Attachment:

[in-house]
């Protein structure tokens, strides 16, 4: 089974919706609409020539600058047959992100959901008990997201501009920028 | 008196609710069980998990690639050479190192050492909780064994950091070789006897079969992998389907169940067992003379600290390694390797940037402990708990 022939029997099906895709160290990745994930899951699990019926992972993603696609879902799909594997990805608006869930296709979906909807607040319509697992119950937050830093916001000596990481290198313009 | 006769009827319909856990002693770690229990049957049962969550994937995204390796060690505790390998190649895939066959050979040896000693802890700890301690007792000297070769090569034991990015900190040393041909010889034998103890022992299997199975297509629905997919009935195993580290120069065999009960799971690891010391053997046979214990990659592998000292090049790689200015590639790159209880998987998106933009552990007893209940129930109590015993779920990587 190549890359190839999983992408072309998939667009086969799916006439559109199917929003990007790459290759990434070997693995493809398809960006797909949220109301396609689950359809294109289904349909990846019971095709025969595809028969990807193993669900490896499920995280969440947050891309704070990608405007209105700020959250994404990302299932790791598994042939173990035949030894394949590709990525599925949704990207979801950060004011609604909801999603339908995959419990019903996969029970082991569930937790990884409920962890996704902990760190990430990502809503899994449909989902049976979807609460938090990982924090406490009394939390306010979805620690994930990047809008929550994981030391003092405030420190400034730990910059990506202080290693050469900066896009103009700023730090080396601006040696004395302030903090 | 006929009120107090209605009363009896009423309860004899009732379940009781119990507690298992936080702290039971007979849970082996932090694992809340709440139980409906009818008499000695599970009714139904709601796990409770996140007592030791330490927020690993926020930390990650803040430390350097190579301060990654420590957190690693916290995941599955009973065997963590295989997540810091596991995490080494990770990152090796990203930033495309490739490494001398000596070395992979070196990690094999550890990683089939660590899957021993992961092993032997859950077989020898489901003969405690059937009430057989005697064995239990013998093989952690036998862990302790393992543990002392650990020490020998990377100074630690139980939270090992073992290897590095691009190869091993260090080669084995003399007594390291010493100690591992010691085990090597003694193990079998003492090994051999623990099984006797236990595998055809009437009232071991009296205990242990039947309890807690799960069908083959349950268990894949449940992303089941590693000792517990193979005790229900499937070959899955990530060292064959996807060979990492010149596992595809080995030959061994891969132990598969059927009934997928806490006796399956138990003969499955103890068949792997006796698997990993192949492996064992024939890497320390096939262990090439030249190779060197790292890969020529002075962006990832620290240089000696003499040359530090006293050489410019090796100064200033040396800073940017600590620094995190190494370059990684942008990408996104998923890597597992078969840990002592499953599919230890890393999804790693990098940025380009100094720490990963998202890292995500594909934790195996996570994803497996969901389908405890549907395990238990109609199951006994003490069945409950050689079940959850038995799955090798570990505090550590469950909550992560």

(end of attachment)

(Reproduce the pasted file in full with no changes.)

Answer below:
[in-house]
């Protein structure tokens, strides 16, 4: 089974919706609409020539600058047959992100959901008990997201501009920028 | 008196609710069980998990690639050479190192050492909780064994950091070789006897079969992998389907169940067992003379600290390694390797940037402990708990 022939029997099906895709160290990745994930899951699990019926992972993603696609879902799909594997990805608006869930296709979906909807607040319509697992119950937050830093916001000596990481290198313009 | 006769009827319909856990002693770690229990049957049962969550994937995204390796060690505790390998190649895939066959050979040896000693802890700890301690007792000297070769090569034991990015900190040393041909010889034998103890022992299997199975297509629905997919009935195993580290120069065999009960799971690891010391053997046979214990990659592998000292090049790689200015590639790159209880998987998106933009552990007893209940129930109590015993779920990587 190549890359190839999983992408072309998939667009086969799916006439559109199917929003990007790459290759990434070997693995493809398809960006797909949220109301396609689950359809294109289904349909990846019971095709025969595809028969990807193993669900490896499920995280969440947050891309704070990608405007209105700020959250994404990302299932790791598994042939173990035949030894394949590709990525599925949704990207979801950060004011609604909801999603339908995959419990019903996969029970082991569930937790990884409920962890996704902990760190990430990502809503899994449909989902049976979807609460938090990982924090406490009394939390306010979805620690994930990047809008929550994981030391003092405030420190400034730990910059990506202080290693050469900066896009103009700023730090080396601006040696004395302030903090 | 006929009120107090209605009363009896009423309860004899009732379940009781119990507690298992936080702290039971007979849970082996932090694992809340709440139980409906009818008499000695599970009714139904709601796990409770996140007592030791330490927020690993926020930390990650803040430390350097190579301060990654420590957190690693916290995941599955009973065997963590295989997540810091596991995490080494990770990152090796990203930033495309490739490494001398000596070395992979070196990690094999550890990683089939660590899957021993992961092993032997859950077989020898489901003969405690059937009430057989005697064995239990013998093989952690036998862990302790393992543990002392650990020490020998990377100074630690139980939270090992073992290897590095691009190869091993260090080669084995003399007594390291010493100690591992010691085990090597003694193990079998003492090994051999623990099984006797236990595998055809009437009232071991009296205990242990039947309890807690799960069908083959349950268990894949449940992303089941590693000792517990193979005790229900499937070959899955990530060292064959996807060979990492010149596992595809080995030959061994891969132990598969059927009934997928806490006796399956138990003969499955103890068949792997006796698997990993192949492996064992024939890497320390096939262990090439030249190779060197790292890969020529002075962006990832620290240089000696003499040359530090006293050489410019090796100064200033040396800073940017600590620094995190190494370059990684942008990408996104998923890597597992078969840990002592499953599919230890890393999804790693990098940025380009100094720490990963998202890292995500594909934790195996996570994803497996969901389908405890549907395990238990109609199951006994003490069945409950050689079940959850038995799955090798570990505090550590469950909550992560």